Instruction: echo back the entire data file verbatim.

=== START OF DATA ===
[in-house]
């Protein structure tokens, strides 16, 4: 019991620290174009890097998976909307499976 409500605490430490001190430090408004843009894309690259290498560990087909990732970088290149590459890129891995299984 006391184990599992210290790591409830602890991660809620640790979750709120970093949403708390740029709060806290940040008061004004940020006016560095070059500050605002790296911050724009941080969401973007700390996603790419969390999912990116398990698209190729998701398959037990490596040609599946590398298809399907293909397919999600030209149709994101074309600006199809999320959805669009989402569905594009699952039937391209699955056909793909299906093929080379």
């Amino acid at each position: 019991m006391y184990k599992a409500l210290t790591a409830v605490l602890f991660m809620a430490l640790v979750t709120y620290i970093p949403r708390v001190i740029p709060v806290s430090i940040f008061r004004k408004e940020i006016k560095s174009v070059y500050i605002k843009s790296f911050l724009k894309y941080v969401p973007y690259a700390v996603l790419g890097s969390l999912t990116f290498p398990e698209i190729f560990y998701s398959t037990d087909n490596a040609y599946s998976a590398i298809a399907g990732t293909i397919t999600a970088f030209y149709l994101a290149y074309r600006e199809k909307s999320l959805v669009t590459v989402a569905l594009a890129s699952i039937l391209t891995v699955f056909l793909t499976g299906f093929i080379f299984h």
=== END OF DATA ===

[in-house]
């Protein structure tokens, strides 16, 4: 019991620290174009890097998976909307499976 409500605490430490001190430090408004843009894309690259290498560990087909990732970088290149590459890129891995299984 006391184990599992210290790591409830602890991660809620640790979750709120970093949403708390740029709060806290940040008061004004940020006016560095070059500050605002790296911050724009941080969401973007700390996603790419969390999912990116398990698209190729998701398959037990490596040609599946590398298809399907293909397919999600030209149709994101074309600006199809999320959805669009989402569905594009699952039937391209699955056909793909299906093929080379």
């Amino acid at each position: 019991m006391y184990k599992a409500l210290t790591a409830v605490l602890f991660m809620a430490l640790v979750t709120y620290i970093p949403r708390v001190i740029p709060v806290s430090i940040f008061r004004k408004e940020i006016k560095s174009v070059y500050i605002k843009s790296f911050l724009k894309y941080v969401p973007y690259a700390v996603l790419g890097s969390l999912t990116f290498p398990e698209i190729f560990y998701s398959t037990d087909n490596a040609y599946s998976a590398i298809a399907g990732t293909i397919t999600a970088f030209y149709l994101a290149y074309r600006e199809k909307s999320l959805v669009t590459v989402a569905l594009a890129s699952i039937l391209t891995v699955f056909l793909t499976g299906f093929i080379f299984h």